Making maps and making geographic data and accompanying stylesheets easily obtainable and usable is imperative to successful use. Accessibility factors to consider in the design process include distribution formats, user disabilities, cost and intuitiveness in use.
Maps are increasingly presented in electronic format. This brings about a need to consider the file type/format which instantly limits the software that can be used to view the map; and to decide on the devices and platforms for which the map will be offered, for example which web browsers or mobile platforms are supported. Similarly stylesheets, whether for a GIS or web map server, are often specific to certain software releases. Even for paper mapping, there needs to be consideration of points of sale, folding model, etc.
User ability is another consideration. The map should be intuitive to use and not rely upon a good knowledge of cartography or any other technical understanding. Furthermore a good design will try to be as inclusive as possible. Something like colour vision deficiency (CVD, often referred to as ‘colour blindness’) is likely to be prevalent amongst users as it effects an estimated 8% of males and 0.5% of females in Western Europe, the USA and Japan. It is possible to design with this in mind by choosing more CVD-friendly shades of colour and ensuring suitable colour contrast. Likewise, the sizing of text and feature legibility places expectation on the eyesight of the user. Other levels of ability might also be considered depending upon the likely user scenarios.
Accessibility is also affected by the control mechanisms placed on the map, for example licensing and copyright restrictions. Open data – the idea of making certain datasets freely available to everybody for use and reuse – is one way of increasing accessibility in this instance.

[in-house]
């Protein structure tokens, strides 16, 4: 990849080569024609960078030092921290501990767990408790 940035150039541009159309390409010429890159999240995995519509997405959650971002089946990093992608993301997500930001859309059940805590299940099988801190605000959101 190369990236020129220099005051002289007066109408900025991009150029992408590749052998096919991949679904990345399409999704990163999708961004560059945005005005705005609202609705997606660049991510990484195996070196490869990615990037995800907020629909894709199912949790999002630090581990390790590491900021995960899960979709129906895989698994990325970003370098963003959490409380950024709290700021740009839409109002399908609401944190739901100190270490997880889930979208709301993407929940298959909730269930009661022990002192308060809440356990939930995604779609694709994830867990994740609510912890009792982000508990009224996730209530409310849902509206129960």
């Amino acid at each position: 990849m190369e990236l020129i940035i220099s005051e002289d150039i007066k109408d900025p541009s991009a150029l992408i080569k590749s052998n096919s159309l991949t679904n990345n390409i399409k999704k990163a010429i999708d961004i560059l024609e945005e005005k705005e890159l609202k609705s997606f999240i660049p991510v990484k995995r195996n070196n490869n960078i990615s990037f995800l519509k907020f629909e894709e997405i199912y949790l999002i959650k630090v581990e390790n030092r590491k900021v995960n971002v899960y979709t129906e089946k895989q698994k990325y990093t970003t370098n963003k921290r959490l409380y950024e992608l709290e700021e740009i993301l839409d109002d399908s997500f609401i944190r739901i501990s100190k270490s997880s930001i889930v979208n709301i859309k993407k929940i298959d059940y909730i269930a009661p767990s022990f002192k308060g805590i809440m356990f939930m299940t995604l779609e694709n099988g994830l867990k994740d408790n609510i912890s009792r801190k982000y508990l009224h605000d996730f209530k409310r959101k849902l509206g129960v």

OS OpenData – A set of Ordnance Survey’s detailed digital maps that are free to download and use in both personal and commercial applications.
The mapping can be used with other open datasets available on data.gov.uk to enhance data you already have or to create new innovative applications.
One of the datasets is Strategi® which is a small-scale vector product available in 3 different formats; ESRI® Shapefile, MapInfo TAB and DXF AutoCAD®. It is ideal to get a regional overview of Great Britain and it contains a wealth of features including roads, railways, airports, ferries, water features, cities, towns, villages, woods, tourist attractions and geographic names. It is also supplied with a gazetteer and cartographic styling to help users visualise the data. There is a styling guide available to help users customise the data to suit their own requirements. Styled Layer Descriptors are available for Strategi, making it easier to implement this detailed mapping into a web map or desktop GIS.
Find out about OS OpenData products.
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